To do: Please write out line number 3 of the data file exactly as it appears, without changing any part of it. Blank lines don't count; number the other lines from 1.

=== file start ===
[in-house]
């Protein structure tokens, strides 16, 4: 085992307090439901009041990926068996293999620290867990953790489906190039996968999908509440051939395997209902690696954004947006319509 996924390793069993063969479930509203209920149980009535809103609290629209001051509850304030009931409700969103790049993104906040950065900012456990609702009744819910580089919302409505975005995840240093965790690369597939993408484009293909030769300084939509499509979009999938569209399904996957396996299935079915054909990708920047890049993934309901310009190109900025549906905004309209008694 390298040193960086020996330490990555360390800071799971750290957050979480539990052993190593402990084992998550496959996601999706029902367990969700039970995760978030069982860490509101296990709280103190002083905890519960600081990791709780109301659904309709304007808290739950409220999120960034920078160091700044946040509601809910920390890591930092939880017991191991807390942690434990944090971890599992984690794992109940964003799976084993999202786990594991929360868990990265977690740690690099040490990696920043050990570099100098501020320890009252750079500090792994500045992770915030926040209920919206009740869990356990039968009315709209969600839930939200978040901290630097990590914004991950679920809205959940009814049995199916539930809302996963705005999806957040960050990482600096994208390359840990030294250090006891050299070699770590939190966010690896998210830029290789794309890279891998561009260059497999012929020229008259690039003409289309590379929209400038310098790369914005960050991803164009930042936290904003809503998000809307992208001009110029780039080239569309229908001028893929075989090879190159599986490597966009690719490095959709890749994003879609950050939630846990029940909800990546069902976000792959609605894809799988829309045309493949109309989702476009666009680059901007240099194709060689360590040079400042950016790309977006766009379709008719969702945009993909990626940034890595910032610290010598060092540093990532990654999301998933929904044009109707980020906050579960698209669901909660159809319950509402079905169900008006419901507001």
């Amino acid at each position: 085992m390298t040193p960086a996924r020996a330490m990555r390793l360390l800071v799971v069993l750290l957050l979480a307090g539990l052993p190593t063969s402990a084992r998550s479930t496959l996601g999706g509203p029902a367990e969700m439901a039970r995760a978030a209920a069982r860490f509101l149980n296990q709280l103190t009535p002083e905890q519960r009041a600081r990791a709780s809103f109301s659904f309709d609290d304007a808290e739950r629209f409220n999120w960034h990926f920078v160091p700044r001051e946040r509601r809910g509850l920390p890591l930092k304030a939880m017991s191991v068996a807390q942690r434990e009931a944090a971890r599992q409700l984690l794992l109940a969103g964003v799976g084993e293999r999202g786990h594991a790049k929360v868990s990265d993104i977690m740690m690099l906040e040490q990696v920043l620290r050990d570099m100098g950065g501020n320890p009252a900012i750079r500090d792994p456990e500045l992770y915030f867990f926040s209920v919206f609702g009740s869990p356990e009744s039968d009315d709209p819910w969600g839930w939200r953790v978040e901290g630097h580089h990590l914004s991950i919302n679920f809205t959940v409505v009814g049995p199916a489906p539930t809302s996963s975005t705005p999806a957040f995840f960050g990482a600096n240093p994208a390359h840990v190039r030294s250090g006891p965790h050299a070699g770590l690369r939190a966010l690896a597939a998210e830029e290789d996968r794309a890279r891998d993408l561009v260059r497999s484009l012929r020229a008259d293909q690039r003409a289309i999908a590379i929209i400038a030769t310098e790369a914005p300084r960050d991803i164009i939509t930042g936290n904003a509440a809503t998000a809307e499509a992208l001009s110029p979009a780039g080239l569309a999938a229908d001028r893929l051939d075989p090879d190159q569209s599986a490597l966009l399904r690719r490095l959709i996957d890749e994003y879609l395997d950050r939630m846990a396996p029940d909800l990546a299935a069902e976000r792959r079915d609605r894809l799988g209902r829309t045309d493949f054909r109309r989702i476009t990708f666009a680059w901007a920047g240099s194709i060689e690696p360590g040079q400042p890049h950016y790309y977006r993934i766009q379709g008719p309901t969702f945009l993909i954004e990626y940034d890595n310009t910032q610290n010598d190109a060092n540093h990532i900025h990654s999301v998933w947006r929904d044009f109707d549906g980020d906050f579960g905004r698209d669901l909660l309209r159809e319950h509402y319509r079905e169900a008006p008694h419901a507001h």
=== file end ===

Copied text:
């Amino acid at each position: 085992m390298t040193p960086a996924r020996a330490m990555r390793l360390l800071v799971v069993l750290l957050l979480a307090g539990l052993p190593t063969s402990a084992r998550s479930t496959l996601g999706g509203p029902a367990e969700m439901a039970r995760a978030a209920a069982r860490f509101l149980n296990q709280l103190t009535p002083e905890q519960r009041a600081r990791a709780s809103f109301s659904f309709d609290d304007a808290e739950r629209f409220n999120w960034h990926f920078v160091p700044r001051e946040r509601r809910g509850l920390p890591l930092k304030a939880m017991s191991v068996a807390q942690r434990e009931a944090a971890r599992q409700l984690l794992l109940a969103g964003v799976g084993e293999r999202g786990h594991a790049k929360v868990s990265d993104i977690m740690m690099l906040e040490q990696v920043l620290r050990d570099m100098g950065g501020n320890p009252a900012i750079r500090d792994p456990e500045l992770y915030f867990f926040s209920v919206f609702g009740s869990p356990e009744s039968d009315d709209p819910w969600g839930w939200r953790v978040e901290g630097h580089h990590l914004s991950i919302n679920f809205t959940v409505v009814g049995p199916a489906p539930t809302s996963s975005t705005p999806a957040f995840f960050g990482a600096n240093p994208a390359h840990v190039r030294s250090g006891p965790h050299a070699g770590l690369r939190a966010l690896a597939a998210e830029e290789d996968r794309a890279r891998d993408l561009v260059r497999s484009l012929r020229a008259d293909q690039r003409a289309i999908a590379i929209i400038a030769t310098e790369a914005p300084r960050d991803i164009i939509t930042g936290n904003a509440a809503t998000a809307e499509a992208l001009s110029p979009a780039g080239l569309a999938a229908d001028r893929l051939d075989p090879d190159q569209s599986a490597l966009l399904r690719r490095l959709i996957d890749e994003y879609l395997d950050r939630m846990a396996p029940d909800l990546a299935a069902e976000r792959r079915d609605r894809l799988g209902r829309t045309d493949f054909r109309r989702i476009t990708f666009a680059w901007a920047g240099s194709i060689e690696p360590g040079q400042p890049h950016y790309y977006r993934i766009q379709g008719p309901t969702f945009l993909i954004e990626y940034d890595n310009t910032q610290n010598d190109a060092n540093h990532i900025h990654s999301v998933w947006r929904d044009f109707d549906g980020d906050f579960g905004r698209d669901l909660l309209r159809e319950h509402y319509r079905e169900a008006p008694h419901a507001h």